Acknowledging that the weeks leading up it had been "the most difficult of my life”,Gustavo explained that a variety of factors had influenced his decision - the "very good project" underway at Wolfsburg, the "new philosophy under a new coach [Dieter Hecking]," the club's persistence in their pursuit of him and, not least, the fact that he and his family are now so well-settled in Germany, as "Luiz isn't just Luiz alone”.
Crunch-time for Brazil
Another undeniable aspect to the switch was the likelihood of regular first-team football. That's the ideal for any professional, of course, but in this case there is the added incentive of a national team place at next summer's FIFA World Cup finals at stake - and in his home country, for good measure. Gustavo made no bones about the fact that, revealing that discussions with his situation with Brazil coach Felipe Luis Scolari had played a part in his choice to move to the Volkswagen Arena. "He spoke his mind, and that helped me finalise my decision."
Scolari, who led Brazil to victory at the 2002 World Cup in South Korea/Japan, defeating Germany 2-0 in the final, is tasked with repeating the feat on home turf in 2014. The five-time champions have only ever hosted the tournament once before, losing out to Uruguay back in 1950. The pressure on the team to succeed this time around is, in the ultimate football-crazy nation, therefore immense, and the head coach has evidently penned in Gustavo for a key role in their attempt.
International star on the rise
The new Wolfsburg star featured from start to finish in every game during Brazil's June march to victory in the 2013 FIFA Confederations Cup, which saw them comfortably dispatch world and European champions Spain 3-0 in the final at Rio de Janeiro’s famous Estádio do Maracanã. He also played the full 90 minutes in recent friendly wins against Australia (6-0) and Portugal (3-1), rounding off the scoring in the rout of the Socceroos with his first international goal and underlining in both matches just how significant a player he is becoming to this current Brazil side.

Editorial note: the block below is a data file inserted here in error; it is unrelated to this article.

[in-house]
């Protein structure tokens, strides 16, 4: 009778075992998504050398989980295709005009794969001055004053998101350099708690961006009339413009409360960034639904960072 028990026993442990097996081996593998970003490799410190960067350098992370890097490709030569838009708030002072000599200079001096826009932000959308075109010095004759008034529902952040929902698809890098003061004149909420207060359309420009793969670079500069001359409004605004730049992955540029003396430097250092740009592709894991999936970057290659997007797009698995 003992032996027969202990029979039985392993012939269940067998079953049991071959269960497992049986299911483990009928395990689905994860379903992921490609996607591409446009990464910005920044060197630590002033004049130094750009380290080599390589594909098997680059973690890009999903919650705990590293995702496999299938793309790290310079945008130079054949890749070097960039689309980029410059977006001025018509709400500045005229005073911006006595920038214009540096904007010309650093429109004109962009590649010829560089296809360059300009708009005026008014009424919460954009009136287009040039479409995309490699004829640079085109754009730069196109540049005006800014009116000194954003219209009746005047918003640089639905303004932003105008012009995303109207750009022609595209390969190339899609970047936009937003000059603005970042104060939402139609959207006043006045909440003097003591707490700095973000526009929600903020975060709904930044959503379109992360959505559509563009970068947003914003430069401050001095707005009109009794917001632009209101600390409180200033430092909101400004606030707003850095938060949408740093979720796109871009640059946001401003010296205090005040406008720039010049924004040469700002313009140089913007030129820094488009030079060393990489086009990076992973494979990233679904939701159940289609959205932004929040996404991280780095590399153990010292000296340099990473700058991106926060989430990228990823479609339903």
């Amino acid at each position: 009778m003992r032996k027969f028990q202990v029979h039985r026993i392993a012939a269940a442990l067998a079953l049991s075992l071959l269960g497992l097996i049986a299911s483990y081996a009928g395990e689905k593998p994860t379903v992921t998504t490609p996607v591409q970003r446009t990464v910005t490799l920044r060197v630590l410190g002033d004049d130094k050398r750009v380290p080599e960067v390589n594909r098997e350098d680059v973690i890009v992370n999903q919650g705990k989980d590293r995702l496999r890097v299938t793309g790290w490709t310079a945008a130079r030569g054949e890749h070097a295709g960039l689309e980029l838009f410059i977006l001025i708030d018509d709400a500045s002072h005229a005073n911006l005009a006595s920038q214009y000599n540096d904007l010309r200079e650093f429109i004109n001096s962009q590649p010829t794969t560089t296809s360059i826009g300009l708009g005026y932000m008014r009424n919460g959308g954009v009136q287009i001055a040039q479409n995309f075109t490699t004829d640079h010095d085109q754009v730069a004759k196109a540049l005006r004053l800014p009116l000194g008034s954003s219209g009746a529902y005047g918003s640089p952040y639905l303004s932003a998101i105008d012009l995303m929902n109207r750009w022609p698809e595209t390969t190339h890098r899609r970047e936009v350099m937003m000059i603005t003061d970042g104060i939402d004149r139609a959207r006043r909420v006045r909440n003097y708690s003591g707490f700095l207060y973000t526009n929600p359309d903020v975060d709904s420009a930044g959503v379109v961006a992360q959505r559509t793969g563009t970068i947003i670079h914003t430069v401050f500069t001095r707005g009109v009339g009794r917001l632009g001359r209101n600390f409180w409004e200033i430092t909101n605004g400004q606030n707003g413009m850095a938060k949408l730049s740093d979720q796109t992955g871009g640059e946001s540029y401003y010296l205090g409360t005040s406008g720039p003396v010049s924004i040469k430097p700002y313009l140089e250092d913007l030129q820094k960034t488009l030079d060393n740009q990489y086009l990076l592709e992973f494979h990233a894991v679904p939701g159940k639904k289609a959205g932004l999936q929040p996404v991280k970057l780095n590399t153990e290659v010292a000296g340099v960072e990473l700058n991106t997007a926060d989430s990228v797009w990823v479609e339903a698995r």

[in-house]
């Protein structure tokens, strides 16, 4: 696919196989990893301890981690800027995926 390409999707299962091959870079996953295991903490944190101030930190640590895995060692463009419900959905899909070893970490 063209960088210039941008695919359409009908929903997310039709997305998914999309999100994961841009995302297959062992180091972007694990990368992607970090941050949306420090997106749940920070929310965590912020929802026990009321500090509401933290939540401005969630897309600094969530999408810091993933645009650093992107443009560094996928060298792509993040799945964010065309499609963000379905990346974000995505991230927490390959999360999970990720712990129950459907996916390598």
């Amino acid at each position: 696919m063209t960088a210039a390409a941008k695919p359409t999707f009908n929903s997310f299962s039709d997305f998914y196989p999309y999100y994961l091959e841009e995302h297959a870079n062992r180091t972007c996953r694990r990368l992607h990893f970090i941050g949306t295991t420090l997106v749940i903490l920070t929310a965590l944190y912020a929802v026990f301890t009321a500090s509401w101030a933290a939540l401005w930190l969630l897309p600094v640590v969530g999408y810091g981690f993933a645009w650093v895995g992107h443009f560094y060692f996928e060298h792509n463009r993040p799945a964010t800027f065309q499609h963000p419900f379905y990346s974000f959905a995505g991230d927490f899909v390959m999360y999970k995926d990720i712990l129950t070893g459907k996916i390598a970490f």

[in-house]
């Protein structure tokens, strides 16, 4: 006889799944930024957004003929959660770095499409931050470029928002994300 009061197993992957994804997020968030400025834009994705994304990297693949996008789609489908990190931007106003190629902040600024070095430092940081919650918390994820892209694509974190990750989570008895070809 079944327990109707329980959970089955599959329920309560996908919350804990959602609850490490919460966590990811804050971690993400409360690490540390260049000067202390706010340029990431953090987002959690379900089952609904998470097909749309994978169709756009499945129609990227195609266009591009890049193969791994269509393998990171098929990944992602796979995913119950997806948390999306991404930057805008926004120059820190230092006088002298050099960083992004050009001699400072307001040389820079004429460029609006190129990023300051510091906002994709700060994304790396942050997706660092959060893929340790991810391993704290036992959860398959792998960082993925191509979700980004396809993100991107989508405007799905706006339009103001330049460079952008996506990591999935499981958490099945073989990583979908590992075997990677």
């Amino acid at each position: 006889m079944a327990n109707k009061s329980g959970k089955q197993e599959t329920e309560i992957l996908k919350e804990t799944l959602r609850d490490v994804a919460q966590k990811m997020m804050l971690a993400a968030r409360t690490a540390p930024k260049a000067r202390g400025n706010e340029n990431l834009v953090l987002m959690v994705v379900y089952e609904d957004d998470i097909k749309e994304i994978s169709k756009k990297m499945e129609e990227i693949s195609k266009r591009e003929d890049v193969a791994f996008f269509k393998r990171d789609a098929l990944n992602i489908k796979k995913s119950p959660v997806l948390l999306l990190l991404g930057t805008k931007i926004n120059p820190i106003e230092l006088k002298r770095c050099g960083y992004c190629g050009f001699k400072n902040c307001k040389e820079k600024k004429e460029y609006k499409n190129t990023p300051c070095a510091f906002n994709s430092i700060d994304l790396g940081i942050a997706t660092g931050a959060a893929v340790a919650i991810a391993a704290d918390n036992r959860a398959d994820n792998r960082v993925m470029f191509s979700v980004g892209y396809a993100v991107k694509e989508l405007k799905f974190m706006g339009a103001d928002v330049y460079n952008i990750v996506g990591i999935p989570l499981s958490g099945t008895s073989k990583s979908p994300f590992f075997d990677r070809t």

All of which notwithstanding, Gustavo is under no illusion that his form in the Bundesliga between now and next May will be a defining factor in Scolari's assessment of his best starting XI next summer. On that front, the hard-tackling midfielder with the cultured and potentially deadly left foot got off to the best possible start with his new employers, debuting in a 4-0 thumping of FC Schalke 04.
Team player to the hilt
Afterwards, he played down his impressively swift integration into the side, saying, "I'm a straightforward guy and know what I can do. But my teammates made it very easy for me as well." His evenly-balanced on-field persona was evident off the pitch as well when asked about the possibility of forming a new VfL axis with compatriots Naldo and a Diego. "Whether we’re Brazilian or not is irrelevant. We have a lot of good players and we need to operate as a unit. I can't achieve anything on my own either. It's all about the team."
It is now six years since Luiz Gustavo arrived in Germany, joining 1899 Hoffenheim on an initial loan deal from SC Corinthians Alagoano. Freshly turned 20 and still something of a raw diamond, he made impressive progress at the club from the South West, and FC Bayern swooped to purchase him at the start of 2011. Over the following two-and-a-half seasons, he racked up 64 top-flight outings for the Munich Reds and, despite never being one of the core first-team regulars, consistently delivered the goods when selected. Playmaker Diego, for one, is in no doubt as to what Wolfsburg have landed with the signing of his countryman: "Luiz is a gift. We need players like him."